Niemann-Pick type C disease (NPC) can have a devastating impact on not just the affected individual, but also the entire family. This is only made worse by the often long journey to diagnosis that many patients face. The average delay in diagnosis is five to six years from onset of neurological symptoms and this can be extremely frustrating for patients and their families.
Early diagnosis means patients can access support, which can improve their quality of life and the lives of those around them. Early diagnosis is also important as NPC is a treatable disease. Treatment can help to manage the symptoms and can slow down the progression of the disease. Therefore, it is critical that we aim to achieve an earlier diagnosis of NPC.
Some patients and their families have kindly shared their experiences of their journey to diagnosis, what a diagnosis meant for them, the everyday challenges they face living with NPC, and how they find solutions to help overcome these.
The Poincilit Family Story
Hanny and Christoph Poincilit have three children, Mathias, Alix and Zita, who have all been diagnosed with NPC.
In this film, Living with NPC, Hanny and Christoph describe the different symptoms that each of their children experienced as they were growing up; Mathias had learning difficulties and frequent falls which continued to worsen, Alix initially suffered hearing loss and then severe bouts of depression and Zita had some hearing and vision loss. After seeing numerous specialists but with no diagnosis, it was not until Alix saw a neurologist, aged 27, that she was eventually diagnosed with NPC. It was at this time that Hanny and Christoph realised that Mathias, aged 30, and Zita, aged 22, also had NPC and they talk about how this felt and the impact on their family.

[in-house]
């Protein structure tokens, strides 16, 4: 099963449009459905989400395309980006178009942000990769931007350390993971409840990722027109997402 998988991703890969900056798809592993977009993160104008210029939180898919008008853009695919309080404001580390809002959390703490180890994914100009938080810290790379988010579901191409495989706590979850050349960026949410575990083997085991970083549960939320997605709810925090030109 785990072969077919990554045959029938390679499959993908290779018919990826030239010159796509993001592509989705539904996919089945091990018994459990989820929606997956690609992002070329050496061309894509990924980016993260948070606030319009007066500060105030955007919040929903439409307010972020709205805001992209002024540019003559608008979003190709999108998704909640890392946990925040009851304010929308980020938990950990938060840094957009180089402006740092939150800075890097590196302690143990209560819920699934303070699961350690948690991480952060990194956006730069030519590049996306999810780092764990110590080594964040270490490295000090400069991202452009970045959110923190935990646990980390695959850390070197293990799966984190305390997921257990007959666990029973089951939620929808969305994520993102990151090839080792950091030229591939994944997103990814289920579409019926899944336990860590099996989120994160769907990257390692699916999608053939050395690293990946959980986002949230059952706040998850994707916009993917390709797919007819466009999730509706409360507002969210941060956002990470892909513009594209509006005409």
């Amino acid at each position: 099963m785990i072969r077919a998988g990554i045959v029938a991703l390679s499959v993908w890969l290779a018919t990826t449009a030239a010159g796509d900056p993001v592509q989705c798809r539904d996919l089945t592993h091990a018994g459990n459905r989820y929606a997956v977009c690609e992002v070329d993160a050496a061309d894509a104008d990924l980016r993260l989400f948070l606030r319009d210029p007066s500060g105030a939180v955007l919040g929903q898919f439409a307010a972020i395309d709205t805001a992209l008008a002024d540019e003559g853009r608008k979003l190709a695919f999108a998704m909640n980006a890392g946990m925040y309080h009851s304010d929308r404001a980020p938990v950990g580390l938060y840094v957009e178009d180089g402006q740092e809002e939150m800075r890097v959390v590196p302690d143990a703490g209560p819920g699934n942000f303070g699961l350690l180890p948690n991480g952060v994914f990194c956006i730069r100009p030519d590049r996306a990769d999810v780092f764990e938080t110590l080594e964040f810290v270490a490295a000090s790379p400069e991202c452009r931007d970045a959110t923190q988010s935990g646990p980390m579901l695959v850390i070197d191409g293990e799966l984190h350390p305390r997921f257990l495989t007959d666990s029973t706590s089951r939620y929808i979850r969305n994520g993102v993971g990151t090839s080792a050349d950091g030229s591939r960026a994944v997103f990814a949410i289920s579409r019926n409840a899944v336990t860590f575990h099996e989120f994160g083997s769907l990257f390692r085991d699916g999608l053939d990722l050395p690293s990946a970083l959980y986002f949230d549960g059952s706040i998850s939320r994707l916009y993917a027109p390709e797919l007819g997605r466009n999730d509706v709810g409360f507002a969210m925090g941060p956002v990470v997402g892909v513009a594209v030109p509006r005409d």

Hollie & Annie’s Stories
Hollie is a bright and bubbly four year old girl living with NPC. In the film, her mother Helen talks about the difficulties experienced in gaining a diagnosis of NPC for Hollie. Helen highlights how invaluable support has been to help the family come to terms with Hollie’s illness and how important it will continue to be as they look towards the future.
Annie is a vibrant and creative fourteen year old girl. Her mother Kait tells us about her experience of caring for her daughter. She discusses the neurological symptoms of NPC that the family has to cope with on a daily basis and how adaptations are a constant feature of family, home and school life as Annie’s symptoms progress.
Adam is a positive and active 23 year old who showed no symptoms of NPC until he reached 14 years old when his speech became slightly slurred and his friends started calling him ‘drunk’.
After a long period of assessment he finally received a diagnosis, three years after his doctor first realised something was wrong. Adam works part time and continues to remain as independent as possible.
"...earlier recognition of key symptoms of NPC is critical in order to achieve an earlier diagnosis for patients..."